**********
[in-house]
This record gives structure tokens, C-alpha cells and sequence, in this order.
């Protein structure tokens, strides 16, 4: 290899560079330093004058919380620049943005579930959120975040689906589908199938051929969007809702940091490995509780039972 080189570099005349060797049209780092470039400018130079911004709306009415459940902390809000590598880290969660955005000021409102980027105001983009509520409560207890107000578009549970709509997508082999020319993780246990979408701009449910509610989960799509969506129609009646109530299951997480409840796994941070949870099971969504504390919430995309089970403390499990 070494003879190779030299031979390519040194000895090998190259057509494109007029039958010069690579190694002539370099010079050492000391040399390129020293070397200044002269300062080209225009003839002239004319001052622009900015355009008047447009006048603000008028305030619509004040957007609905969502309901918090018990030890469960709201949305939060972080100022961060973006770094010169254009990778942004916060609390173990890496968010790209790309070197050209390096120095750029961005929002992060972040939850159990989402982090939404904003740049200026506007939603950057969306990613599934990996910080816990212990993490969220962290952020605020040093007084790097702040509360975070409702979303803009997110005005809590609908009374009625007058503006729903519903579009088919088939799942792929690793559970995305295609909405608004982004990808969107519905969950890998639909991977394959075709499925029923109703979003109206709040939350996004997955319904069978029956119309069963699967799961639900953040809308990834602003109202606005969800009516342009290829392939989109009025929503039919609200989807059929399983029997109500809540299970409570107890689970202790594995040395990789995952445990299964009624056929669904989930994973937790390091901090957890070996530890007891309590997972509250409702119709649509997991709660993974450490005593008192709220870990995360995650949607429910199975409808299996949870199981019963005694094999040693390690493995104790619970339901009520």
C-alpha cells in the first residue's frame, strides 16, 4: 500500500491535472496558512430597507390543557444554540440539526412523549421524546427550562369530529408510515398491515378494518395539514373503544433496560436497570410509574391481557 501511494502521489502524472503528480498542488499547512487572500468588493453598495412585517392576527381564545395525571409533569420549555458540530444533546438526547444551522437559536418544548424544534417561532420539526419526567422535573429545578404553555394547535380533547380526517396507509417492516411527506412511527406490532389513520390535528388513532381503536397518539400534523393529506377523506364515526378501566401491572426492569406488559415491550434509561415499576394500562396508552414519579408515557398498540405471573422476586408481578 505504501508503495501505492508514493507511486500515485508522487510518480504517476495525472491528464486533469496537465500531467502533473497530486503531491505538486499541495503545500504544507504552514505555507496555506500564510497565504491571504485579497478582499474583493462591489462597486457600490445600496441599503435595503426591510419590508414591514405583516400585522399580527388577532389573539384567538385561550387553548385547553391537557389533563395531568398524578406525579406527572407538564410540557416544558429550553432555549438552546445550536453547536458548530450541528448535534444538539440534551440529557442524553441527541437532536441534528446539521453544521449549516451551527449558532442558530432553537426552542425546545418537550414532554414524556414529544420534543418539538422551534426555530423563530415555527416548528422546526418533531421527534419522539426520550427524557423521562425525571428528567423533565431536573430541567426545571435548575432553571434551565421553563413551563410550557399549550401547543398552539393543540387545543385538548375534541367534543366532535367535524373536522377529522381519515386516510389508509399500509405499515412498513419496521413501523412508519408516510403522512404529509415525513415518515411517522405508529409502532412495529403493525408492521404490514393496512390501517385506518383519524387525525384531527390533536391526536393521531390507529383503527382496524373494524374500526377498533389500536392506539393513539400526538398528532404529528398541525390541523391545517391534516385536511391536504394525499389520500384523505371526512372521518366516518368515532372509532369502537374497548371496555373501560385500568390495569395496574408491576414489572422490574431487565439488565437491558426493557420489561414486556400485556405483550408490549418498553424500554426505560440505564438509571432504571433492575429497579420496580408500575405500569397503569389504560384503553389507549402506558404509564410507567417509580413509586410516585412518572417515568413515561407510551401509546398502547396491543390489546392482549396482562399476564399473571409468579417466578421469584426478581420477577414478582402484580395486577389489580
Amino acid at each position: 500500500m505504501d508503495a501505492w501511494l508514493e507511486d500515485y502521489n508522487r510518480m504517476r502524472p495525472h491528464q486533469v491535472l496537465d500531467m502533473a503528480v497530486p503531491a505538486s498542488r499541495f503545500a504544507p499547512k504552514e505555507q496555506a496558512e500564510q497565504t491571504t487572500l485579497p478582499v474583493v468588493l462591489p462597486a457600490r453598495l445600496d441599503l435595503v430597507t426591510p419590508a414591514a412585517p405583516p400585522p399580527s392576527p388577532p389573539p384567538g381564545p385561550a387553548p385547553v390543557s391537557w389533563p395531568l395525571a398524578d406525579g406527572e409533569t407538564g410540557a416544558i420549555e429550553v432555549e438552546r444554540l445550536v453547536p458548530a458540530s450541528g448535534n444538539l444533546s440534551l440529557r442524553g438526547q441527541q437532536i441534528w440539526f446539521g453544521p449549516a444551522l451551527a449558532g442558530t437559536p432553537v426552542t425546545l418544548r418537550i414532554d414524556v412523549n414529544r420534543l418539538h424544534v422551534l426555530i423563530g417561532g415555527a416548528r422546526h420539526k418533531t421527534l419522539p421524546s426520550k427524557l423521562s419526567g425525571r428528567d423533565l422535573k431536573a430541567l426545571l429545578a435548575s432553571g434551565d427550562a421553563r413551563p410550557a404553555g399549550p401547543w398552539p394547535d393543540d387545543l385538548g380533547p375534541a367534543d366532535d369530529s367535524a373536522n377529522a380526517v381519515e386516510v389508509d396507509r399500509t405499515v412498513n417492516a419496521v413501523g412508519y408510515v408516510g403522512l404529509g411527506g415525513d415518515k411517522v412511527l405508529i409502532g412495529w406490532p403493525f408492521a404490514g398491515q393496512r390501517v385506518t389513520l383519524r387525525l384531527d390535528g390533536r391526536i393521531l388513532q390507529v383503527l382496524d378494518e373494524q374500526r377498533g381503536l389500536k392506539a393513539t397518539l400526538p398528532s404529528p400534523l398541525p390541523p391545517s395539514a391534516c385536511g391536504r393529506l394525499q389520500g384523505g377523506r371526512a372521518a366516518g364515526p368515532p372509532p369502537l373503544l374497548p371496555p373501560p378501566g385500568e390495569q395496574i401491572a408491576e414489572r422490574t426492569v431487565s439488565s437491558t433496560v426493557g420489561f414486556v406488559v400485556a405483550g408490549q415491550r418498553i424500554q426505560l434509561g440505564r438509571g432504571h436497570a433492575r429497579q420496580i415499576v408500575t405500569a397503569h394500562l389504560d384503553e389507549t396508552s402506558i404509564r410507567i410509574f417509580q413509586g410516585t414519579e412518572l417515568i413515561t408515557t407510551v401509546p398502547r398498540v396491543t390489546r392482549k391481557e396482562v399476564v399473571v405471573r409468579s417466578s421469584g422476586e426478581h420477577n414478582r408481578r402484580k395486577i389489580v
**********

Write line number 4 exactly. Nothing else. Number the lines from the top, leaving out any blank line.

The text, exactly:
C-alpha cells in the first residue's frame, strides 16, 4: 500500500491535472496558512430597507390543557444554540440539526412523549421524546427550562369530529408510515398491515378494518395539514373503544433496560436497570410509574391481557 501511494502521489502524472503528480498542488499547512487572500468588493453598495412585517392576527381564545395525571409533569420549555458540530444533546438526547444551522437559536418544548424544534417561532420539526419526567422535573429545578404553555394547535380533547380526517396507509417492516411527506412511527406490532389513520390535528388513532381503536397518539400534523393529506377523506364515526378501566401491572426492569406488559415491550434509561415499576394500562396508552414519579408515557398498540405471573422476586408481578 505504501508503495501505492508514493507511486500515485508522487510518480504517476495525472491528464486533469496537465500531467502533473497530486503531491505538486499541495503545500504544507504552514505555507496555506500564510497565504491571504485579497478582499474583493462591489462597486457600490445600496441599503435595503426591510419590508414591514405583516400585522399580527388577532389573539384567538385561550387553548385547553391537557389533563395531568398524578406525579406527572407538564410540557416544558429550553432555549438552546445550536453547536458548530450541528448535534444538539440534551440529557442524553441527541437532536441534528446539521453544521449549516451551527449558532442558530432553537426552542425546545418537550414532554414524556414529544420534543418539538422551534426555530423563530415555527416548528422546526418533531421527534419522539426520550427524557423521562425525571428528567423533565431536573430541567426545571435548575432553571434551565421553563413551563410550557399549550401547543398552539393543540387545543385538548375534541367534543366532535367535524373536522377529522381519515386516510389508509399500509405499515412498513419496521413501523412508519408516510403522512404529509415525513415518515411517522405508529409502532412495529403493525408492521404490514393496512390501517385506518383519524387525525384531527390533536391526536393521531390507529383503527382496524373494524374500526377498533389500536392506539393513539400526538398528532404529528398541525390541523391545517391534516385536511391536504394525499389520500384523505371526512372521518366516518368515532372509532369502537374497548371496555373501560385500568390495569395496574408491576414489572422490574431487565439488565437491558426493557420489561414486556400485556405483550408490549418498553424500554426505560440505564438509571432504571433492575429497579420496580408500575405500569397503569389504560384503553389507549402506558404509564410507567417509580413509586410516585412518572417515568413515561407510551401509546398502547396491543390489546392482549396482562399476564399473571409468579417466578421469584426478581420477577414478582402484580395486577389489580